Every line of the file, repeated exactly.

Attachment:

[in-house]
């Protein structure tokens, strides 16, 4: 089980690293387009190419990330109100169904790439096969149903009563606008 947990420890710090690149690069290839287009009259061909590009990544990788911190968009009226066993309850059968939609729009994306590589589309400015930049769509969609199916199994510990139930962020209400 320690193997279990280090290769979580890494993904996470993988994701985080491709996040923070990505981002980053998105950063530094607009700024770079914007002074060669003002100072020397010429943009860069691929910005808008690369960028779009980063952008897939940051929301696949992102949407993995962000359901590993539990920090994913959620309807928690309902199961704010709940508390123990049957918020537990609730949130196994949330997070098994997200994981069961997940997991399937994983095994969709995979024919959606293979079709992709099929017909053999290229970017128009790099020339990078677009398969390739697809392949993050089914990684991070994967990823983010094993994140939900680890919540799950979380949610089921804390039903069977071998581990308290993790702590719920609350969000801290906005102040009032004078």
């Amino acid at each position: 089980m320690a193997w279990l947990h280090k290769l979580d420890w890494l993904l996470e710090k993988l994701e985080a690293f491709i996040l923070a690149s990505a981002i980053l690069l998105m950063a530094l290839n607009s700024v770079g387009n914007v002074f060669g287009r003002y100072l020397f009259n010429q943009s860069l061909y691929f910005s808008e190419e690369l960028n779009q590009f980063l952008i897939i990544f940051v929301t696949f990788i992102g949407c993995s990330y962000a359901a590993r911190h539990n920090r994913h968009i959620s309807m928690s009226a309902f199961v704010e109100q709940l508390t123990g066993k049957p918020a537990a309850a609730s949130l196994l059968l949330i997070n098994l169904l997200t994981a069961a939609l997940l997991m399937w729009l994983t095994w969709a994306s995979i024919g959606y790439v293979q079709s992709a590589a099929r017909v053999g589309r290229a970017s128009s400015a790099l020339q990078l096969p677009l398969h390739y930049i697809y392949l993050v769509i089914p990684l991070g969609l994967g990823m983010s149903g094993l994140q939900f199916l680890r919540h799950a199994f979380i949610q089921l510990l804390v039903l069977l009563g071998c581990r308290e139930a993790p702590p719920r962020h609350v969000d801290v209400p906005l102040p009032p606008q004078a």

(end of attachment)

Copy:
[in-house]
């Protein structure tokens, strides 16, 4: 089980690293387009190419990330109100169904790439096969149903009563606008 947990420890710090690149690069290839287009009259061909590009990544990788911190968009009226066993309850059968939609729009994306590589589309400015930049769509969609199916199994510990139930962020209400 320690193997279990280090290769979580890494993904996470993988994701985080491709996040923070990505981002980053998105950063530094607009700024770079914007002074060669003002100072020397010429943009860069691929910005808008690369960028779009980063952008897939940051929301696949992102949407993995962000359901590993539990920090994913959620309807928690309902199961704010709940508390123990049957918020537990609730949130196994949330997070098994997200994981069961997940997991399937994983095994969709995979024919959606293979079709992709099929017909053999290229970017128009790099020339990078677009398969390739697809392949993050089914990684991070994967990823983010094993994140939900680890919540799950979380949610089921804390039903069977071998581990308290993790702590719920609350969000801290906005102040009032004078």
């Amino acid at each position: 089980m320690a193997w279990l947990h280090k290769l979580d420890w890494l993904l996470e710090k993988l994701e985080a690293f491709i996040l923070a690149s990505a981002i980053l690069l998105m950063a530094l290839n607009s700024v770079g387009n914007v002074f060669g287009r003002y100072l020397f009259n010429q943009s860069l061909y691929f910005s808008e190419e690369l960028n779009q590009f980063l952008i897939i990544f940051v929301t696949f990788i992102g949407c993995s990330y962000a359901a590993r911190h539990n920090r994913h968009i959620s309807m928690s009226a309902f199961v704010e109100q709940l508390t123990g066993k049957p918020a537990a309850a609730s949130l196994l059968l949330i997070n098994l169904l997200t994981a069961a939609l997940l997991m399937w729009l994983t095994w969709a994306s995979i024919g959606y790439v293979q079709s992709a590589a099929r017909v053999g589309r290229a970017s128009s400015a790099l020339q990078l096969p677009l398969h390739y930049i697809y392949l993050v769509i089914p990684l991070g969609l994967g990823m983010s149903g094993l994140q939900f199916l680890r919540h799950a199994f979380i949610q089921l510990l804390v039903l069977l009563g071998c581990r308290e139930a993790p702590p719920r962020h609350v969000d801290v209400p906005l102040p009032p606008q004078a």